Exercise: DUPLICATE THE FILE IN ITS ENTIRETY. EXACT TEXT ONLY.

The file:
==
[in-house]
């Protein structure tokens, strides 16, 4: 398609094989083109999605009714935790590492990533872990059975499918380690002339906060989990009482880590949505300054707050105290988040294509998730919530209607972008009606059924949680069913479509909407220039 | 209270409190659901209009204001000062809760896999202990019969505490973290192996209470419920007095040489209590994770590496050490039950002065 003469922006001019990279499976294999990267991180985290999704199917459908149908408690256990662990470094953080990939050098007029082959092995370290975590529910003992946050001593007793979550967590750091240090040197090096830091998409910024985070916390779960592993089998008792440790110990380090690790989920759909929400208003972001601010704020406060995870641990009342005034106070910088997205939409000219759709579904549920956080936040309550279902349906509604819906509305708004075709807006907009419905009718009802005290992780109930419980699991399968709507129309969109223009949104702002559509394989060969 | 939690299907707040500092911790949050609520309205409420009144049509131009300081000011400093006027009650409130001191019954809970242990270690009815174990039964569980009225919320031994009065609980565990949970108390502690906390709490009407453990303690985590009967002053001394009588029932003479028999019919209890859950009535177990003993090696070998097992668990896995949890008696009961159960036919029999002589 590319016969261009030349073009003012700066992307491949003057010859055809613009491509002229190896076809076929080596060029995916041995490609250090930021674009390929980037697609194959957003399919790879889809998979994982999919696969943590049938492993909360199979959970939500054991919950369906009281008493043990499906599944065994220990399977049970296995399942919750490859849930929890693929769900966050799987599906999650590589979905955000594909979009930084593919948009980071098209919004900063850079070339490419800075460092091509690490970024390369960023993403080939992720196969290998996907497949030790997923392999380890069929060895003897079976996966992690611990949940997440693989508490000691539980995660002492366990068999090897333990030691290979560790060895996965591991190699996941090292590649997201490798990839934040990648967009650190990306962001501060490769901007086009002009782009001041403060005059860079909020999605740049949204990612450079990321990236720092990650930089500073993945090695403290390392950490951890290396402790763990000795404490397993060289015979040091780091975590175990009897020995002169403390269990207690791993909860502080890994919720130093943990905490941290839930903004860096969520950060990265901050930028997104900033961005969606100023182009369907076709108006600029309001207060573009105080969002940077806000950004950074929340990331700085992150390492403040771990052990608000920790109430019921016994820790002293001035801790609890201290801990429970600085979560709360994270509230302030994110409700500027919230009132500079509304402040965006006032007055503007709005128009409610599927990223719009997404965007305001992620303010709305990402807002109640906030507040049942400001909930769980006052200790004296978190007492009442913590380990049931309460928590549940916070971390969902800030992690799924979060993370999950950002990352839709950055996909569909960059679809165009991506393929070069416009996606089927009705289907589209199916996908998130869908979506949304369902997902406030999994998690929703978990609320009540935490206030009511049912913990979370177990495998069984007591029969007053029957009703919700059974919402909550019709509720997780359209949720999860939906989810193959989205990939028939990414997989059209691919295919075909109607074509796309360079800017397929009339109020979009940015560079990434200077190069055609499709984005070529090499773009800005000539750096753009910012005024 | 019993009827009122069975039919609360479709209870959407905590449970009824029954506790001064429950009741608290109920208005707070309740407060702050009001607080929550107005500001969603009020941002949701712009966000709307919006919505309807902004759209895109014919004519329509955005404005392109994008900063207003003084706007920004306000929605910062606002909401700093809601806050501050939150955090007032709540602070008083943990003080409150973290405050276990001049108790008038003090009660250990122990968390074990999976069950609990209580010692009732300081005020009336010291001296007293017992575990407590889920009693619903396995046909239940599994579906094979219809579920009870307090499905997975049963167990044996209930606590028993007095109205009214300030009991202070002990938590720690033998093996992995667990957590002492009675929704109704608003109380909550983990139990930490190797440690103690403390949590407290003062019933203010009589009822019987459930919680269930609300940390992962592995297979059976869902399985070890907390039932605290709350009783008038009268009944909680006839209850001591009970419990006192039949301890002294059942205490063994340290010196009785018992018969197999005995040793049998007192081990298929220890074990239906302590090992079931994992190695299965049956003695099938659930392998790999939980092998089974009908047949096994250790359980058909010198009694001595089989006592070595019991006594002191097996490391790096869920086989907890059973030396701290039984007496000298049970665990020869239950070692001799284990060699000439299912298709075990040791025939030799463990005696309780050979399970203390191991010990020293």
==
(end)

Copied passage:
[in-house]
């Protein structure tokens, strides 16, 4: 398609094989083109999605009714935790590492990533872990059975499918380690002339906060989990009482880590949505300054707050105290988040294509998730919530209607972008009606059924949680069913479509909407220039 | 209270409190659901209009204001000062809760896999202990019969505490973290192996209470419920007095040489209590994770590496050490039950002065 003469922006001019990279499976294999990267991180985290999704199917459908149908408690256990662990470094953080990939050098007029082959092995370290975590529910003992946050001593007793979550967590750091240090040197090096830091998409910024985070916390779960592993089998008792440790110990380090690790989920759909929400208003972001601010704020406060995870641990009342005034106070910088997205939409000219759709579904549920956080936040309550279902349906509604819906509305708004075709807006907009419905009718009802005290992780109930419980699991399968709507129309969109223009949104702002559509394989060969 | 939690299907707040500092911790949050609520309205409420009144049509131009300081000011400093006027009650409130001191019954809970242990270690009815174990039964569980009225919320031994009065609980565990949970108390502690906390709490009407453990303690985590009967002053001394009588029932003479028999019919209890859950009535177990003993090696070998097992668990896995949890008696009961159960036919029999002589 590319016969261009030349073009003012700066992307491949003057010859055809613009491509002229190896076809076929080596060029995916041995490609250090930021674009390929980037697609194959957003399919790879889809998979994982999919696969943590049938492993909360199979959970939500054991919950369906009281008493043990499906599944065994220990399977049970296995399942919750490859849930929890693929769900966050799987599906999650590589979905955000594909979009930084593919948009980071098209919004900063850079070339490419800075460092091509690490970024390369960023993403080939992720196969290998996907497949030790997923392999380890069929060895003897079976996966992690611990949940997440693989508490000691539980995660002492366990068999090897333990030691290979560790060895996965591991190699996941090292590649997201490798990839934040990648967009650190990306962001501060490769901007086009002009782009001041403060005059860079909020999605740049949204990612450079990321990236720092990650930089500073993945090695403290390392950490951890290396402790763990000795404490397993060289015979040091780091975590175990009897020995002169403390269990207690791993909860502080890994919720130093943990905490941290839930903004860096969520950060990265901050930028997104900033961005969606100023182009369907076709108006600029309001207060573009105080969002940077806000950004950074929340990331700085992150390492403040771990052990608000920790109430019921016994820790002293001035801790609890201290801990429970600085979560709360994270509230302030994110409700500027919230009132500079509304402040965006006032007055503007709005128009409610599927990223719009997404965007305001992620303010709305990402807002109640906030507040049942400001909930769980006052200790004296978190007492009442913590380990049931309460928590549940916070971390969902800030992690799924979060993370999950950002990352839709950055996909569909960059679809165009991506393929070069416009996606089927009705289907589209199916996908998130869908979506949304369902997902406030999994998690929703978990609320009540935490206030009511049912913990979370177990495998069984007591029969007053029957009703919700059974919402909550019709509720997780359209949720999860939906989810193959989205990939028939990414997989059209691919295919075909109607074509796309360079800017397929009339109020979009940015560079990434200077190069055609499709984005070529090499773009800005000539750096753009910012005024 | 019993009827009122069975039919609360479709209870959407905590449970009824029954506790001064429950009741608290109920208005707070309740407060702050009001607080929550107005500001969603009020941002949701712009966000709307919006919505309807902004759209895109014919004519329509955005404005392109994008900063207003003084706007920004306000929605910062606002909401700093809601806050501050939150955090007032709540602070008083943990003080409150973290405050276990001049108790008038003090009660250990122990968390074990999976069950609990209580010692009732300081005020009336010291001296007293017992575990407590889920009693619903396995046909239940599994579906094979219809579920009870307090499905997975049963167990044996209930606590028993007095109205009214300030009991202070002990938590720690033998093996992995667990957590002492009675929704109704608003109380909550983990139990930490190797440690103690403390949590407290003062019933203010009589009822019987459930919680269930609300940390992962592995297979059976869902399985070890907390039932605290709350009783008038009268009944909680006839209850001591009970419990006192039949301890002294059942205490063994340290010196009785018992018969197999005995040793049998007192081990298929220890074990239906302590090992079931994992190695299965049956003695099938659930392998790999939980092998089974009908047949096994250790359980058909010198009694001595089989006592070595019991006594002191097996490391790096869920086989907890059973030396701290039984007496000298049970665990020869239950070692001799284990060699000439299912298709075990040791025939030799463990005696309780050979399970203390191991010990020293």